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October 16, 2015
JAMSTEC
Disaster Prevention Research Institute,
Kyoto University
Graduate School of Life and Environmental Sciences,
University of Tsukuba
Center for Marine Environmental Sciences, University of Bremen

Slow Slip Area May Also Rupture During Megathrust Earthquakes
~Lab Experiments Reproduced Slow Slip Events in the Japan Trench Subduction Zone~

A research team led by Dr. Yoshihiro Ito and Dr. Kohtaro Ujiie, Visiting Senior Scientists from Plate Boundary Drilling Research Group of Research and Development (R & D) Center for Ocean Drilling Science at the Japan Agency for Marine-Earth Science and Technology (JAMSTEC: Asahiko Taira, President) with University of Bremen, Disaster Prevention Research Institute at Kyoto University, and University of Tsukuba, successfully reproduced slow earthquakes*1 detected before the 2011 Tohoku-Oki earthquake in laboratory friction experiments. Unlike regular earthquakes when rocks on faults slip suddenly in several seconds to several tens of seconds, slow earthquakes are characterized by very slow slip movements of faults, lasting several days to more than a year. Recently, slow earthquakes have come to draw particular attention as they may be related to megathrust earthquakes.

The samples used for the laboratory experiments were collected from the 2011 Tohoku-Oki earthquake fault zone recovered during the IODP*2 Expedition 343, “Japan Trench Fast Drilling Project (JFAST)” carried out by Chikyu from April 1st to May 24th in 2012 (reported by press releases issued on March 9th and May 25th in 2012). Previous laboratory experiments using the same samples had reproduced a large coseismic slip of the 2011 Tohoku-Oki earthquake and revealed the fault slip mechanism during the earthquake (reported by press release issued on December 6th, 2013). The team’s new study found that, not only high-velocity slip but also slow slip events could occur on shallow portions of plate boundary faults. It urges scientists to review conventional models suggesting that megathrust earthquakes occur in locked zones.

These study results were posted on a British scientific journal, Nature Geoscience on October 16th, 2015 (JST).

Title: Spectrum of slip behavior in Tohoku fault zone samples at plate tectonic slip rates
Authors: Matt J. Ikari1, Yoshihiro Ito2,3, Kohtaro Ujiie2,4, Achim J. Kopf1
Affiliation: 1. MARUM, Center for Marine Environmental Sciences, University of Bremen, Germany
2. Research and Development (R & D) Center for Ocean Drilling Science, JAMSTEC
3. Disaster Prevention Research Institute, Kyoto University
4. Graduate School of Life and Environmental Sciences, University of Tsukuba

*1 Slow earthquakes
A slow earthquake is an event that releases strain energy with fault slip behaviors slower than those of an ordinary earthquake. Based on the scale (or source duration), slow earthquakes are called slow slip events (equivalent to magnitude 5 or above), very-low frequency earthquakes (equivalent to magnitude 3-4), and low-frequency tremors (equivalent to magnitude 2 or less). Slow slip events (SSE) usually last from several days to more than a year. Before the 2011 Tohoku-Oki earthquake, slow slip events were detected in the vicinity of the focal region of the earthquake with ocean-bottom pressure gauges deployed near the Japan Trench axis and also low-frequency tremors with ocean bottom seismographs. Slow-slip events are often detected in the Nankai Trough, along the Pacific coasts of U.S.-Canadian border, Mexico and the North Island of New Zealand.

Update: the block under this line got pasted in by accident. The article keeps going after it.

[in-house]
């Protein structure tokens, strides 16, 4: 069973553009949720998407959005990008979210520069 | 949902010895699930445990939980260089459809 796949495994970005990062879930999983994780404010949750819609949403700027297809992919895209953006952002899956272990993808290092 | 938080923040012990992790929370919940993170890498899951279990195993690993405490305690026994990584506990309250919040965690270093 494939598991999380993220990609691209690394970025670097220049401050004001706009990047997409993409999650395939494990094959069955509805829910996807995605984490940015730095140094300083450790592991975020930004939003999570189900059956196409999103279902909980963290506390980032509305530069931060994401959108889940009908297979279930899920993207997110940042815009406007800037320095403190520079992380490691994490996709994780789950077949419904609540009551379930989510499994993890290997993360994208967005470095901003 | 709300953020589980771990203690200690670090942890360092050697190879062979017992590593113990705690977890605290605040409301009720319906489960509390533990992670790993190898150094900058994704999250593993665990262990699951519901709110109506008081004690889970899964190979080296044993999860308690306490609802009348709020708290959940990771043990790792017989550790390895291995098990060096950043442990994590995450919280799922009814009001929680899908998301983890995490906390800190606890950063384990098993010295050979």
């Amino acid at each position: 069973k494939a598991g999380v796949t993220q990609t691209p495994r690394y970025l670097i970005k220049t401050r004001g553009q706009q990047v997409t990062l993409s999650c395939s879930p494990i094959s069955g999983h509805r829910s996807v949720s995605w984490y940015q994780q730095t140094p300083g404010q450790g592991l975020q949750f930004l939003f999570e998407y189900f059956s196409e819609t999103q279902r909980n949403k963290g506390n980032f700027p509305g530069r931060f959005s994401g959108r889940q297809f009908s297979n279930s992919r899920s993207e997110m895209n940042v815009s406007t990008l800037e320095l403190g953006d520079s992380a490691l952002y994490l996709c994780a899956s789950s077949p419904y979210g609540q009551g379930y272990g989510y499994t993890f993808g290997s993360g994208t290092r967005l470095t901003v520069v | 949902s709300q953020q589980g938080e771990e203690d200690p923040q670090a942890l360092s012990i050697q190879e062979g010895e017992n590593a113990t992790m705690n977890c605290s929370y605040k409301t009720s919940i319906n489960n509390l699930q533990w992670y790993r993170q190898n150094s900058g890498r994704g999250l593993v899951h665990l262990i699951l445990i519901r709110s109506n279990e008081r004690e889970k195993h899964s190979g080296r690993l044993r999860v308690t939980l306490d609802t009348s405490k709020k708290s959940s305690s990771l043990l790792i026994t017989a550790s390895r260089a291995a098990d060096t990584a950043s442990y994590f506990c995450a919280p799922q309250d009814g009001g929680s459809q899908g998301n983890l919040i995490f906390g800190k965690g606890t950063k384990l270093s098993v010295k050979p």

*2 IODP: Integrated Ocean Drilling Program
The Integrated Ocean Drilling Program (IODP) is a multinational cooperative project carried out from 2003 to 2013 at the initiatives of Japan and the U.S. The scientific drilling vessels D/V Chikyu operated by Japan and the JOIDES Resolution by the U.S, and the option to charter mission-specific platforms by Europe were utilized for expeditions. The research aimed to shed light on global environmental changes, the earth’s mantle and crust dynamics and tectonics, and the biosphere beneath the seafloor. Since October 2013, it has been operated under a new framework as the International Ocean Discovery Program (IODP).

Figure 1

Illustrations by Nariyuki Yoshiwara

Figure 1: Drilling site (C0019), the epicenter (star) and the rupture area of the 2011 Tohoku-Oki earthquake. The light gray area is the huge coseismic slip of >50 m. Slow slip area is shown by dark gray. The samples for laboratory experiments were collected from the plate boundary fault at 820 meters below seafloor at site C0019.

Figure 2

Figure 2: (A) Occurrence of the plate boundary fault, showing scaly fabric. Red rectangular indicates the interval used for the laboratory experiments. Two types of samples: (B) intact samples formed parallel to scaly fabric; (C) powered samples.

Figure 3

Figure 3: Schematic diagram of the single-direct shear apparatus. Not to scale.

Figure 4

Figure 4: Experimental results using two types of samples from the plate boundary fault.
A) intact samples formed parallel to scaly fabric and B) powered samples. SSE denotes slow slip events. Box indicates the close-up view shown in Fig. 5.

Figure 5

Figure 5: Close-up view of experimental data showing slow slip events observed in the experiemnts using intact samples. The stress drop of ~120 kPa (equivalent to 0.12 MPa) occurred over a few hours, during which slip velocity increased from 2.7 nm/s to 6.3nm/s.

Contacts:

(For this study)
Plate Boundary Drilling Research Group, Research and Development (R & D) Center for Ocean Drilling Science
Dr. Yoshihiro Ito, Visiting Senior Scientist
Dr. Kohtaro Ujiie, Visiting Senior Scientist
(For press release)
Hiroyasu Matsui, Manager, Press Division, Public Relations Department
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